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Bestselling historian Andrew Nagorski “brings keen psychological insights into the world leaders involved” (Booklist) during 1941, the critical year in World War II when Hitler’s miscalculations and policy of terror propelled Churchill, FDR, and Stalin into a powerful new alliance that defeated Nazi Germany. In early 1941, Hitler’s armies ruled most of Europe. Churchill’s Britain was an isolated holdout against the Nazi tide, but German bombers were attacking its cities and German U-boats were attacking its ships. Stalin was observing the terms of the Nazi-Soviet Pact, and Roosevelt was vowing to keep the United States out of the war. Hitler was confident that his aim of total victory was within reach. But by the end of 1941, all that changed. Hitler had repeatedly gambled on escalation and lost: by invading the Soviet Union and committing a series of disastrous military blunders; by making mass murder and terror his weapons of choice, and by rushing to declare war on the United States after Japan’s attack on Pearl Harbor. Britain emerged with two powerful new allies—Russia and the United States. By then, Germany was doomed to defeat. Nagorski illuminates the actions of the major characters of this pivotal year as never before. 1941: The Year Germany Lost the War is a stunning and “entertaining” (The Wall Street Journal) examination of unbridled megalomania versus determined leadership. It also reveals how 1941 set the Holocaust in motion, and presaged the postwar division of Europe, triggering the Cold War. 1941 was “the year that shaped not only the conflict of the hour but the course of our lives—even now” (New York Times bestselling author Jon Meacham).

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Genre : History
Author : Andrew Nagorski
Publisher : Simon & Schuster
Release : 2020-08-04
File : 400 Pages
ISBN-13 : 9781501181139

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On May 8, 1945, Victory in Europe Day-shortened to "V.E. Day"-brought with it the demise of Nazi Germany. But for the Allies, the war was only half-won. Exhausted but exuberant American soldiers, ready to return home, were sent to join the fighting in the Pacific, which by the spring and summer of 1945 had turned into a gruelling campaign of bloody attrition against an enemy determined to fight to the last man. Germany had surrendered unconditionally. The Japanese would clearly make the conditions of victory extraordinarily high. In the United States, Americans clamored for their troops to come home and for a return to a peacetime economy. Politics intruded upon military policy while a new and untested president struggled to strategize among a military command that was often mired in rivalry. The task of defeating the Japanese seemed nearly unsurmountable, even while plans to invade the home islands were being drawn. Army Chief of Staff General George C. Marshall warned of the toll that "the agony of enduring battle" would likely take. General Douglas MacArthur clashed with Marshall and Admiral Nimitz over the most effective way to defeat the increasingly resilient Japanese combatants. In the midst of this division, the Army began a program of partial demobilization of troops in Europe, which depleted units at a time when they most needed experienced soldiers. In this context of military emergency, the fearsome projections of the human cost of invading the Japanese homeland, and weakening social and political will, victory was salvaged by means of a horrific new weapon. As one Army staff officer admitted, "The capitulation of Hirohito saved our necks." In Implacable Foes, award-winning historians Waldo Heinrichs (a veteran of both theatres of war in World War II) and Marc Gallicchio bring to life the final year of World War Two in the Pacific right up to the dropping of the atomic bombs over Hiroshima and Nagasaki, evoking not only Japanese policies of desperate defense, but the sometimes rancorous debates on the home front. They deliver a gripping and provocative narrative that challenges the decision-making of U.S. leaders and delineates the consequences of prioritizing the European front. The result is a masterly work of military history that evaluates the nearly insurmountable trials associated with waging global war and the sacrifices necessary to succeed.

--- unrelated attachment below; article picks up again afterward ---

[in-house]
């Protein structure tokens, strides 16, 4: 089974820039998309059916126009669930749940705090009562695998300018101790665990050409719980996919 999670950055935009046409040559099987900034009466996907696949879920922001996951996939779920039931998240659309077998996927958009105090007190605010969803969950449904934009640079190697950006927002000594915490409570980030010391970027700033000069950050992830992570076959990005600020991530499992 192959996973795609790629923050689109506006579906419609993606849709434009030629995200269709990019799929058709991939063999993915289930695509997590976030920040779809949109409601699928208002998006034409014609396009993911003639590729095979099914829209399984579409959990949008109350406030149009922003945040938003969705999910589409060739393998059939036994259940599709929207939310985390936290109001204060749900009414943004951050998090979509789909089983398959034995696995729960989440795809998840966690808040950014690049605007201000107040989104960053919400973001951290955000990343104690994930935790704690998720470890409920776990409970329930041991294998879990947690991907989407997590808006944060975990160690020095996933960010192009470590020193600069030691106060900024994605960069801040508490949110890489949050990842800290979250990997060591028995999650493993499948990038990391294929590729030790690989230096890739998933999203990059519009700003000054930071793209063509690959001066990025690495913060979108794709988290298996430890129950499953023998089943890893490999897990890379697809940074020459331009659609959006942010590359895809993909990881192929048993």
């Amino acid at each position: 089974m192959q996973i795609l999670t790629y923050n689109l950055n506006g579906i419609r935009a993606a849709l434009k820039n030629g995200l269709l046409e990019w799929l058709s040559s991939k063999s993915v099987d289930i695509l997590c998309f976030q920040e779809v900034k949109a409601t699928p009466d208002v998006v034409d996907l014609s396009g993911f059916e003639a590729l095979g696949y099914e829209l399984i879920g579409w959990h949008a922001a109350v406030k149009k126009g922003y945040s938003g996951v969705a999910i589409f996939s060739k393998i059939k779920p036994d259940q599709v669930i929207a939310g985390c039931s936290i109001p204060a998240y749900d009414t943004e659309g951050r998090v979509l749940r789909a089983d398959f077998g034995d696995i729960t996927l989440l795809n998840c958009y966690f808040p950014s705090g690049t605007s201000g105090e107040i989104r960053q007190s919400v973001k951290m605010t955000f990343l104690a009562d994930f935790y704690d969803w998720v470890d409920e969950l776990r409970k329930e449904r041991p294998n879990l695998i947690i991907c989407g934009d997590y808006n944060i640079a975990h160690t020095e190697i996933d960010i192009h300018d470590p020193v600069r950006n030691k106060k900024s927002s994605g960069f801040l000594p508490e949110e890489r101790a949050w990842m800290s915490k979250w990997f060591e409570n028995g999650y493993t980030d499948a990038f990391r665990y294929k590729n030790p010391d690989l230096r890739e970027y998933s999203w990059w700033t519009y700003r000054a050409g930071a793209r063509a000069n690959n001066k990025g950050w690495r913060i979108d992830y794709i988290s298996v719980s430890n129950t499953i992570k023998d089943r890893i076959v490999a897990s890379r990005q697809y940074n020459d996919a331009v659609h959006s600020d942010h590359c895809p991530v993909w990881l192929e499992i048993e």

Product Details :

Genre : History
Author : Waldo Heinrichs
Publisher : Oxford University Press
Release : 2017-05-01
File : 640 Pages
ISBN-13 : 9780190616762